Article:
Vitamin supplements guide   Vitamins & health supplements guide

 
Inositol (vitamin Bh) review
Basics: a type of sugar related to glucose, an essential eukaryotic metabolite, exists as the fiber component phytic acid.
Benefits: necessary for proper function of nerves, brain, and muscles in the body, used in the treatment of liver problems, depression, panic disorder, and diabetes.
Dosage: no recommended daily allowance for inositol, normal human dietary intake is about 1 gram per day.
Sources: wheat germ, brewer's yeast, bananas, liver, brown rice, oak flakes, nuts, unrefined molasses, vegetables, and raisins.
Deficiency: deficiency symptoms includes eczema, hair loss, constipation, and abnormalities of the eyes and raised cholesterol.
 
Editor's choice: Inositol Powder
Required for the formation of cell membrane, inositol is vital to healthy cell membranes, especially the specialized cells in the brain, bone marrow, eyes and intestines. Inositol is an essential component of the phospholipids that make up cellular membranes, and so is found in virtually every cell in the body. Click here for more information.
 

Sources of inositol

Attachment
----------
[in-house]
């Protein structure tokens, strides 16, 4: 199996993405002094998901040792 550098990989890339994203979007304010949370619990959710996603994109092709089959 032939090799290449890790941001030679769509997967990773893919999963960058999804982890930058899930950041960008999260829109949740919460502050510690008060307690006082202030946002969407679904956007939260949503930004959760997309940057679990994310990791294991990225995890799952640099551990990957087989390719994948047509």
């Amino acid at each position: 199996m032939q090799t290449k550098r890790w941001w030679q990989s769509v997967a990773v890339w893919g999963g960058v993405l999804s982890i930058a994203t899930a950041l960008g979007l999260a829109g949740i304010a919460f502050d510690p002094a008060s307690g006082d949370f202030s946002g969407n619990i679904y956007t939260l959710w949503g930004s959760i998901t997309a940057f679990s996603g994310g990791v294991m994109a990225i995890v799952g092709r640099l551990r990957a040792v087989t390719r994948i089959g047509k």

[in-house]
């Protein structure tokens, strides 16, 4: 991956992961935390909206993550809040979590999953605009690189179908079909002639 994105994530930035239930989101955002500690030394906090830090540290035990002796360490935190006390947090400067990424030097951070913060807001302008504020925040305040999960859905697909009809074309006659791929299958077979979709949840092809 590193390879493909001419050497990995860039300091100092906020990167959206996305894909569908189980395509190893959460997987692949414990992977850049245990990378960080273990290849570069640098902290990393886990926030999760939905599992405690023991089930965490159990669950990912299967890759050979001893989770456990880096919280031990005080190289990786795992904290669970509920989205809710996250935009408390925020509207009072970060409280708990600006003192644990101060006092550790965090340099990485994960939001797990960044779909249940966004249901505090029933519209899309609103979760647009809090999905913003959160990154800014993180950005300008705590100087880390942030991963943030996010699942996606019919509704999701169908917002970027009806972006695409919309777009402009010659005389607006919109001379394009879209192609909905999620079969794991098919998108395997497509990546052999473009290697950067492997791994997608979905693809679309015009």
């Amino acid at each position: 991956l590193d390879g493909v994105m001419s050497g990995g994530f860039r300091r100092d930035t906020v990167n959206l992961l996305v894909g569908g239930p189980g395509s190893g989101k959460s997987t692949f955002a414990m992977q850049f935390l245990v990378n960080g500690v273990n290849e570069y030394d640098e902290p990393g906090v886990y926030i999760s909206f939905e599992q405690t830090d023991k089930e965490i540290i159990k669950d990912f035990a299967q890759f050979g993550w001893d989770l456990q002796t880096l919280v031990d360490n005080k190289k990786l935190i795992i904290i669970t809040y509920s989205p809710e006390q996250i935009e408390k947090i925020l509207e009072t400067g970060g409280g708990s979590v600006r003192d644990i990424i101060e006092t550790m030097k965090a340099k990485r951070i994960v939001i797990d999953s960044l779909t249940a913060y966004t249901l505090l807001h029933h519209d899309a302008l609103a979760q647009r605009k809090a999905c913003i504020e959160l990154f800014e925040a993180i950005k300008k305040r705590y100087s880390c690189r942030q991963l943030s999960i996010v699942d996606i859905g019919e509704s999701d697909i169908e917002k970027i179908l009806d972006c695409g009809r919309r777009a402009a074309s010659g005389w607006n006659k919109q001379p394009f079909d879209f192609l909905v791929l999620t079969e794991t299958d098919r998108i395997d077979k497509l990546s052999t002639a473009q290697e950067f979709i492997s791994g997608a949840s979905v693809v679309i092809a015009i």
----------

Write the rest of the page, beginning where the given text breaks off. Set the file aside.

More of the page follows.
Inositol is available from both plant and animal sources. Natural sources of inositol include wheat germ, brewer's yeast, bananas, liver, brown rice, oak flakes, nuts, unrefined molasses, vegetables, and raisins. Available naturally from plant and animal sources, the plant form of inositol is combined with six phosphates and is known as the "anti-nutrient" phytic acid. Most dietary inositol is in the form of phytate, a naturally occurring plant fiber that is believed to possess antioxidant properties. The action of the intestinal bacteria liberates inositol from phytic acid, which is found in citrus fruits, nuts, seeds and legumes, wheat germ, brewers yeast, bananas, liver, beef brains and heart, whole grains such as brown rice, oat flakes, unrefined molasses, raisins and vegetables such as cabbage. In plants, phytic acid binds with minerals, such as iron and calcium, and interferes with their absorption. Mammals, including humans, can also biosynthesize inositol from glucose and patients with diabetes mellitus, chronic kidney failure, and multiple sclerosis (MS), exhibit impaired production.